Ken Fellman: That's an amusing question, because you're right, it was an issue that would come up from time to time, and it's an absolutely theoretical issue, no evidence that it's happening anywhere. Aside from my law practice, I was a mayor at the time that this bill was passed. I was a mayor of a city that, at the time, was probably about 85 or 90,000 people. And one, we could never say, "I'm running on a platform to raise your taxes," because city councils don't have the authority to raise taxes here. Under our taxpayer bill of rights in Colorado, only the voters can do that.
Ken Fellman: So it made the argument even more ludicrous here, because one, it just... No one is going to get up and say, "I don't care if we're taking money away from hiring more public safety officials, I don't care if we're taking money away from snowplows, I don't care if we're taking money away from park maintenance; we need to run this other company out of town." Especially because once you started to see some of these networks be successful, what happened was in Longmont, for example, it wasn't that they spent a bunch of money to try to get rid of the other guys, what the other guys started doing is lowering their prices and actually hiring workers to go door-to-door and knock on doors and say, "Have I got a deal for you?" And they would undercut the market and offer prices that were anti-competitive.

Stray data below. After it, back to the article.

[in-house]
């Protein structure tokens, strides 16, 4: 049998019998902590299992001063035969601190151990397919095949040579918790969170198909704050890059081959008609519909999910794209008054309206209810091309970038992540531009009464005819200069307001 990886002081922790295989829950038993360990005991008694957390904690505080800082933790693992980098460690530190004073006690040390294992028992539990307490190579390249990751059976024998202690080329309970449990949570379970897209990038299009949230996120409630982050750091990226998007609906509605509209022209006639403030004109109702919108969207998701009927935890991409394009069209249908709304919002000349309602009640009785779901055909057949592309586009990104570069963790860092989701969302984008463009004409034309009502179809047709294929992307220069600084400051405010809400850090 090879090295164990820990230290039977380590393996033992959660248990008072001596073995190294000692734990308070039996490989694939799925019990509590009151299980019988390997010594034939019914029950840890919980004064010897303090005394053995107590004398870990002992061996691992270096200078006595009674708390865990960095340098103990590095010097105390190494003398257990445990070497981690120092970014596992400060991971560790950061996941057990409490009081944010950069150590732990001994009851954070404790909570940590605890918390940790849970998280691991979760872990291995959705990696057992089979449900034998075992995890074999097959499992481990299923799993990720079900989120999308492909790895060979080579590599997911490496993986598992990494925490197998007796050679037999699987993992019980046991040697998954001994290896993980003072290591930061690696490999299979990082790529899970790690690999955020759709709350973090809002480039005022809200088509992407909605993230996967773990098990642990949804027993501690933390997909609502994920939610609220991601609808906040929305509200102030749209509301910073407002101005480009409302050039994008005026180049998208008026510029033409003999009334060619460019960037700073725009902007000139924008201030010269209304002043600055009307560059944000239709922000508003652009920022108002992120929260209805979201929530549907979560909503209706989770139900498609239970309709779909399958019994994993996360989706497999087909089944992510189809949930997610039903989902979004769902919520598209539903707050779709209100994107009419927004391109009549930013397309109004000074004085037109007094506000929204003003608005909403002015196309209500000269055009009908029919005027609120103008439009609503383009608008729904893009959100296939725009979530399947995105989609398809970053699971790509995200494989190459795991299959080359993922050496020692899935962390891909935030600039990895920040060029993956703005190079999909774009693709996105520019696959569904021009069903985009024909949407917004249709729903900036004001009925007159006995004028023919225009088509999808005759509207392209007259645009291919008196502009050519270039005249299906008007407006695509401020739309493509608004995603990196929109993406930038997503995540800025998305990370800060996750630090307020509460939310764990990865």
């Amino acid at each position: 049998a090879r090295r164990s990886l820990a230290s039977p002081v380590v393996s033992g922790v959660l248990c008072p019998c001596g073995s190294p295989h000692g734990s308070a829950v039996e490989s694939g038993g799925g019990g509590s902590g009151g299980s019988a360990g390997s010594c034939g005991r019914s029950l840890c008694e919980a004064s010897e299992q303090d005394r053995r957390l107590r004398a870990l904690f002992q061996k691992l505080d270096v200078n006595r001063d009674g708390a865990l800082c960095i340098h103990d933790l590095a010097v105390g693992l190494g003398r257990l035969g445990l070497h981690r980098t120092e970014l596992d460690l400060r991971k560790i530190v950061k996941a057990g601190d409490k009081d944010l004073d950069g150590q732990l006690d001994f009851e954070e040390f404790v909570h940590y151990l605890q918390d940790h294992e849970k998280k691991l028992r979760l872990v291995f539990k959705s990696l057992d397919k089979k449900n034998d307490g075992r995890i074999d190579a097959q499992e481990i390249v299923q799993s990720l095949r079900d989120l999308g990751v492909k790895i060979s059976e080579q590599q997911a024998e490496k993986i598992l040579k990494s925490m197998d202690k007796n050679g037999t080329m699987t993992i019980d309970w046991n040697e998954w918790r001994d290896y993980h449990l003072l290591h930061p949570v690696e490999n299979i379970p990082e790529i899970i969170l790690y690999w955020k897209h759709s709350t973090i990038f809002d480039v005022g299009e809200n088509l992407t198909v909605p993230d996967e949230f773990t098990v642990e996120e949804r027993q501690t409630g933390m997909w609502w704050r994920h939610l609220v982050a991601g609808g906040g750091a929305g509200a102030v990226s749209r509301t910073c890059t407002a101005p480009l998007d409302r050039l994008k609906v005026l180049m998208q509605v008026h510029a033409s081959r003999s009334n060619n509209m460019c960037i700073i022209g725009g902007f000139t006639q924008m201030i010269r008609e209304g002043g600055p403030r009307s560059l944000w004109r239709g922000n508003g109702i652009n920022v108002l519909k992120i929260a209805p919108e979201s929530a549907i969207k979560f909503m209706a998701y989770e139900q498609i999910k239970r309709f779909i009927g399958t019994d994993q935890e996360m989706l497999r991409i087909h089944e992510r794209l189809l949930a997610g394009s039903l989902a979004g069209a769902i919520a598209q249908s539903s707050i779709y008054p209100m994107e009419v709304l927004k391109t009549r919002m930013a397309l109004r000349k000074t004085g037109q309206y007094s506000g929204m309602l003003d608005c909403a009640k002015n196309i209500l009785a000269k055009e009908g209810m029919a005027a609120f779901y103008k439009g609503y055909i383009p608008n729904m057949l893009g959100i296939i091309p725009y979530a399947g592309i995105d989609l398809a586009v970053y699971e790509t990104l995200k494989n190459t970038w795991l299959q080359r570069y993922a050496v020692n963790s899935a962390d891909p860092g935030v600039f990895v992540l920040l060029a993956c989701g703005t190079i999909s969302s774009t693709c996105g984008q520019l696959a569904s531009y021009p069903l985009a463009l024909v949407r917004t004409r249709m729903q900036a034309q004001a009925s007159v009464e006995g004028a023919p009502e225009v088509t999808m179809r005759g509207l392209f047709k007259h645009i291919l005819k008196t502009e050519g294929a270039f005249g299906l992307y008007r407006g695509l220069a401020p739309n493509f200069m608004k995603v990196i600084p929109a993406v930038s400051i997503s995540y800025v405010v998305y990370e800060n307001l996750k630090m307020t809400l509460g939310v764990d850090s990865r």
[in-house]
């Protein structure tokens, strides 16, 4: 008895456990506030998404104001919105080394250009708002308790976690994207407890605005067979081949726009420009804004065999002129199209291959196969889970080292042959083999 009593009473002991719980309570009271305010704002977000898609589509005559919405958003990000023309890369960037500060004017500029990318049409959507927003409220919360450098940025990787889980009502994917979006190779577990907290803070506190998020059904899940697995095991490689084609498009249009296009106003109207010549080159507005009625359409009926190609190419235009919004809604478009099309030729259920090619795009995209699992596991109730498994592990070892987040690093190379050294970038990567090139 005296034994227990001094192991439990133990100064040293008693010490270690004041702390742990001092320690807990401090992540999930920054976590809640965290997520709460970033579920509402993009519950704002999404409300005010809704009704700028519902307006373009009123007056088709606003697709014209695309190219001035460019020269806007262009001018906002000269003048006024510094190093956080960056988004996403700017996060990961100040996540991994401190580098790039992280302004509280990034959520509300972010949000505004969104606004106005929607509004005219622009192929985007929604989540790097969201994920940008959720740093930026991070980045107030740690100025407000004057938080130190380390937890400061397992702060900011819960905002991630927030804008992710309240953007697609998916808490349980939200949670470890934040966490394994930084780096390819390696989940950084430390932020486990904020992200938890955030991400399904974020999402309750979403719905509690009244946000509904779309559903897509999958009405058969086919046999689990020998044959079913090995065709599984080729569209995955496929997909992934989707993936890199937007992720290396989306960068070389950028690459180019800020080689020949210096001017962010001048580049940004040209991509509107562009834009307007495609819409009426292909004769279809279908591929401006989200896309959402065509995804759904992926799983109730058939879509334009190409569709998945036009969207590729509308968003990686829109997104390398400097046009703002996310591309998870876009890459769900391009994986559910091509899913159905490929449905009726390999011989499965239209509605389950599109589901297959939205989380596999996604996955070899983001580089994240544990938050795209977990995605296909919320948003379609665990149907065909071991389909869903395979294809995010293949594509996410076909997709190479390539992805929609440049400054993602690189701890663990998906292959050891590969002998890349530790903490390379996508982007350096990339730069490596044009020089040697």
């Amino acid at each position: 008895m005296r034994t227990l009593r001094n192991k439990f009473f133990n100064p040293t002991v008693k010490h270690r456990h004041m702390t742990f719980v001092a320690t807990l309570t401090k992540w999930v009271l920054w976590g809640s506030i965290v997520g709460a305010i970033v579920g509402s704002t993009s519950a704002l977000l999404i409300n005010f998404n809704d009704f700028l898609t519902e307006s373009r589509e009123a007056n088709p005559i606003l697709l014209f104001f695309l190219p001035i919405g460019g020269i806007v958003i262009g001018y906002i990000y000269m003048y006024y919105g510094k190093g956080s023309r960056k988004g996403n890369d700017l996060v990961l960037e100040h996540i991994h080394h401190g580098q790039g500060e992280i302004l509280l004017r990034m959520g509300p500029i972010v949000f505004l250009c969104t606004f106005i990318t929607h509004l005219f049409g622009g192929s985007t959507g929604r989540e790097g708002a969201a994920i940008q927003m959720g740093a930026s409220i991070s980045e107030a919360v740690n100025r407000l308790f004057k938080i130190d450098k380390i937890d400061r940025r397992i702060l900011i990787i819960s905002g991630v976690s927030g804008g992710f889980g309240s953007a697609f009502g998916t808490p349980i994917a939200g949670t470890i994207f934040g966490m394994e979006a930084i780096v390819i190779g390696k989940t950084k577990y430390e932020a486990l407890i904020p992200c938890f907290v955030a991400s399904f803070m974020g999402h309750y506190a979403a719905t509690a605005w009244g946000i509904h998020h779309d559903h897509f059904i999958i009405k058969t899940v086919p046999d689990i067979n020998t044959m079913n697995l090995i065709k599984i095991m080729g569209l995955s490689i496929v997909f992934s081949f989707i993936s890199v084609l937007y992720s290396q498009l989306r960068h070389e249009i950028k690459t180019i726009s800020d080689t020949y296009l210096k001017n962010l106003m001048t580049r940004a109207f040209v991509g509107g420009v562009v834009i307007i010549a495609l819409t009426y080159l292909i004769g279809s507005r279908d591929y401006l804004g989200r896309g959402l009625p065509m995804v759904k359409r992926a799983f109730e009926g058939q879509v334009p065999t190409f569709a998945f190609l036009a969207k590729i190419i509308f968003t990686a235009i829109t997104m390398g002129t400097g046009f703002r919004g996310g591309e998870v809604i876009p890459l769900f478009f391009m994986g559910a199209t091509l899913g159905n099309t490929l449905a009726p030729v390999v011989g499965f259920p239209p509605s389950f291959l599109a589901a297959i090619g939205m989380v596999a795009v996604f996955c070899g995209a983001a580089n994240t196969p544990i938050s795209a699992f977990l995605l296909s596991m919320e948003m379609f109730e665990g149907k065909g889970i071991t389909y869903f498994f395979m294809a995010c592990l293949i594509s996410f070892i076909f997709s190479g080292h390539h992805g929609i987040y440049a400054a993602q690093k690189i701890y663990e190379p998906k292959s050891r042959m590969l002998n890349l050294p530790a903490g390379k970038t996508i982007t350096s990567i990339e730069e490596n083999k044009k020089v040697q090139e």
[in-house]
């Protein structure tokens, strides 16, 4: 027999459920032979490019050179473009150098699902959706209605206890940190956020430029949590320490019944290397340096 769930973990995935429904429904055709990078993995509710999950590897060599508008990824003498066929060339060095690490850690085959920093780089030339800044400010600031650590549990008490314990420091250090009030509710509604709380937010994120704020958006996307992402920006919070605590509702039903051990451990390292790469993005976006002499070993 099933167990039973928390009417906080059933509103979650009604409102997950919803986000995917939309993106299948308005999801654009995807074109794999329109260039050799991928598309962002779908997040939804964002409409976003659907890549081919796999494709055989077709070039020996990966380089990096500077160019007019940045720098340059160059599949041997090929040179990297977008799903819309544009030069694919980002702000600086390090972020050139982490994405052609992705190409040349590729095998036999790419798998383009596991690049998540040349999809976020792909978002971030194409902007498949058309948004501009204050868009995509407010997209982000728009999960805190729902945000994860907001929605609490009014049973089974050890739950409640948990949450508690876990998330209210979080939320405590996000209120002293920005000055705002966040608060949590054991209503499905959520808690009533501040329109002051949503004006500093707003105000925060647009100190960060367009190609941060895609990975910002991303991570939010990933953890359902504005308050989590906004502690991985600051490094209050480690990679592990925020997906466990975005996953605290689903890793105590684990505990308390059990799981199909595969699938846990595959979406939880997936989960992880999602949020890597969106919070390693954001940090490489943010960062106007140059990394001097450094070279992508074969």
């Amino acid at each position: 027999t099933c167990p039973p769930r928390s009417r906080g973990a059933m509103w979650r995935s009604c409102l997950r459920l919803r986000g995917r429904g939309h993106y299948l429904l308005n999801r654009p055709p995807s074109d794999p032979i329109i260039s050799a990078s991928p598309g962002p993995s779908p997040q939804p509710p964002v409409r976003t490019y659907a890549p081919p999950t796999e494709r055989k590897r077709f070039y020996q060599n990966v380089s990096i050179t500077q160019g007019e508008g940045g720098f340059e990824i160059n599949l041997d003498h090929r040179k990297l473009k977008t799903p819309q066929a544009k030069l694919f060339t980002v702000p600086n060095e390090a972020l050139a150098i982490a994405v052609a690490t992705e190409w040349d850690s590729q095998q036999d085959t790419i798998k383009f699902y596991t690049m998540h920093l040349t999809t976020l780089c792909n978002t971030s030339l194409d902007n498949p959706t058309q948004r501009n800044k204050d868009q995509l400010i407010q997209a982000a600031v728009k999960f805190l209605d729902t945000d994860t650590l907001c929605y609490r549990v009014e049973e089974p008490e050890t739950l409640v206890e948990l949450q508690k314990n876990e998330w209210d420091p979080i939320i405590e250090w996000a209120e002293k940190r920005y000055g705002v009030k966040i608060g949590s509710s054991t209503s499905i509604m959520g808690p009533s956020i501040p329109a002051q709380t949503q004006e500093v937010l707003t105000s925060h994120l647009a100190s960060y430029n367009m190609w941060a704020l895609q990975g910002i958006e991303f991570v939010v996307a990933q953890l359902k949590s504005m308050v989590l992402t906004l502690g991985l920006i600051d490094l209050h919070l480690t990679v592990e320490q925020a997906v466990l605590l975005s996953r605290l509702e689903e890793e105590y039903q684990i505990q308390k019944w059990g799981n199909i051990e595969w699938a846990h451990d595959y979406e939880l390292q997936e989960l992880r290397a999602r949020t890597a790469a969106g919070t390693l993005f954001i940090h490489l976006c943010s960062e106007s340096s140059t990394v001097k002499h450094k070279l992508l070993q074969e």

Ken Fellman: And I know of one community that actually... It wasn't one of my clients and it wasn't in Colorado, but it went to the justice department and said, "We think there are anti-trust violations here." And the justice department said, "Yeah, probably there are, but we have so many cases that this doesn't rise to the level of a case we would take." And the way that that community addressed the problem eventually was to send a note out to all of its residents and say, "Look, we are your local broadband company. And look at the price that they're offering, which is admittedly five bucks less than what we are. But look at what they offer that at in your neighbor community here. Same service, and it's 35 or 40 or 50 bucks higher. Their goal is to put us out of business. And if we go out of business, do you think you're still going to get this price they're offering you now, or are you going to get the price raised to what it is next door of our community?"